How to sow seeds successfully every time – an expert guide to sowing seeds indoors and outdoors

Ever wondered how to start seeds for beginners? You've come to the right place...

A potting bench in a wooden shed with flower pots, watering can, basket, seeds to sow, bunting and straw hat.
(Image credit: Getty Images)

Can you smell that? The whiff of spring (and its new growing season) is just around the corner, which means – you guessed it – it's time to learn how to sow seeds. 

Whether you're a beginner or a dab hand at growing your own vegetables, fruits, and flowers already, learning how to start seeds successfully is one of the most rewarding gardening jobs around. 

It's also, too, a fun and cost-effective way to fill your garden border ideas and raised beds with all sorts of goodies. So, yes, it's well worth spending a little time on mastering your seed sowing techniques.

How to sow seeds successfully

Alsong as you know when to plant lupin seeds, lemon pips, allium heads or chilli seeds, every single seed is positively brimming with potential.

Is it any wonder, then, that so many of us are taking steps to harness that potential and put it to use in our own gardens and allotments?

A potting bench in a wooden shed with flower pots, watering can, basket, seeds to sow, bunting and straw hat.

(Image credit: Future PLC/David Brittain)

Thankfully, learning how to sow seeds is surprisingly easy – whether you're starting them indoors or outdoors. Still, there are some things to consider before you get to work on your new project.

'Before rushing off to the garden centre to stock up on seeds, first do some research about the type of crops or flowers you’re looking to grow, the conditions they require and when to plant them,' says Nelly Hall, brand director at premium bespoke glasshouses manufacturer Alitex

'Going seed shopping without planning what you’re after is a bit like doing a food shop when you’re really hungry – you can get a bit carried away and miss the essentials!'

When it comes to choosing seeds, the possibilities are endless and incredibly convenient – because, yes, you'd best believe you can buy seeds online.

However, the rest of your shopping list will be slightly different, depending on whether you want to learn how to sow seeds indoors or outdoors. 

How to sow seeds indoors

Once you have everything you need, it's time to make good on all of your greenhouse ideas and learn how to sow seeds indoors. 

What you will need

Vegetable plant name tags / labels and seeds tin container, towel, seed packet, twine and scissors

(Image credit: Future PLC/Polly Eltes Photography)

'Always start by checking the instructions on the packet, as different plants have different requirements to successfully germinate,' advises Nelly.

Morris Hankinson, director of Hopes Grove Nurseries, agrees. 'Every seed is slightly different,' he says. 

'Lettuce, for example, can be sown on top of moist compost with a fine layer of compost over the top, whereas pumpkin seeds can be sown two per 7cm pot into multi purpose peat free compost about 1cm deep and then watered.'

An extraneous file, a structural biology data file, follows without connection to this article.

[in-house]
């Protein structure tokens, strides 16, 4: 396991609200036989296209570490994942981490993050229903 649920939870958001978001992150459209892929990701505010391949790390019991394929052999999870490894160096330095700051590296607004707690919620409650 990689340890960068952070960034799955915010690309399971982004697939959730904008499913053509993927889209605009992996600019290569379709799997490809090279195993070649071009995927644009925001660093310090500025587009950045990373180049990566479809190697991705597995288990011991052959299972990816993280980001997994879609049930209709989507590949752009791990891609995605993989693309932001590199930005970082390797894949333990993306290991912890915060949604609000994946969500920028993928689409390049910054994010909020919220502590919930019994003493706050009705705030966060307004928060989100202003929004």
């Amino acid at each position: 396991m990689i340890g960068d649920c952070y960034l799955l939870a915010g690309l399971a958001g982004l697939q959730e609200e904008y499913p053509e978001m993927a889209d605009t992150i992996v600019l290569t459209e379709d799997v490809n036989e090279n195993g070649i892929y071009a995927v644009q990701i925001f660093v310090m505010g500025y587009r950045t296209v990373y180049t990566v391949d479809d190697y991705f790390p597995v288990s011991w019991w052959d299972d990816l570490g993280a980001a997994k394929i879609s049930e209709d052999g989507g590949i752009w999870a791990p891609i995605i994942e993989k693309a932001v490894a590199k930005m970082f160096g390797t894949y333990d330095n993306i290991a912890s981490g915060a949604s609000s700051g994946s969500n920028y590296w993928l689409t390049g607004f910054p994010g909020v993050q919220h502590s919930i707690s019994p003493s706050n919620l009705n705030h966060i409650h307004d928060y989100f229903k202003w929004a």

Morris Hankinson of Hopes Grove Nurseries
Morris Hankinson

Morris Hankinson is the founder and managing director of Hopes Grove Nurseries Ltd, the UK’s only specialist grower-retailer of hedging plants. He established the thriving business in 1992, shortly after graduating with a Commercial Horticulture Degree from Writtle College, Essex. 

Once you've read the small print, all you have to do is work your way through the following steps:

1. Prepare your pots or trays

Compost ina potting tray

(Image credit: Getty Images)

It doesn't matter if you're growing flowers or edimentals: you'll want to begin the process of sowing your seeds by preparing your trays or pots.

'Fill your small pots or trays with compost, then water them thoroughly and leave to drain,' says Nelly. 'Only after the water has drained through should you plant your seeds.'

Morris agrees, adding that 'it’s always better to sow into already moist compost rather than drench the seeds with water as this can wash the seeds to one end of the seed tray or contribute to seeds rotting away'.

2. Plant your seeds

A close-up of a hand planting chilli seeds in a pot of soil

(Image credit: Getty Images)

It might seem an obvious step in the process of learning how to sow seeds, but your next task is to 'sprinkle your choice of seeds evenly over the surface, leaving a few centimetres between each seed if you can,' says Nelly.

'Then,  cover with a thin layer of compost. This should be about the same depth as the seed size, so the smaller the seed, the thinner the layer.'

Again, be sure to always 'read the instructions on each of your seed packets,' adds Morris, 'because different seeds will need slightly different methods of sowing.'

3. Find them somewhere warm to sit

A greenhouse with a path and large plant pots next to it

(Image credit: Future PLC/Polly Eltes)

Whether it's heated or not, a greenhouse is an excellent place to start your seeds off – or under a propagator, if possible.

'Most seeds germinate between 18°C and 22°C, so it is then simply a case of placing your pots in a warm, moist, and closed environment,' says Nelly.

Frosts, however, are still a risk – even if you're using a greenhouse. 'Always have some horticultural fleece on hand to cover over your seeds on cold nights – and that includes if your seeds are in a greenhouse or cold frame,' says Morris.

Keeping seeds on a warm windowsill is also a great place to get seeds started.

4. Show your seeds some TLC

Seedlings growing in a tray

(Image credit: Getty Images)

After a couple of weeks, you should notice that your seeds are starting to sprout. 

'Keep them well-watered, and before long, your seedlings will develop their second pair of leaves, also known as their true leaves,' says Nelly.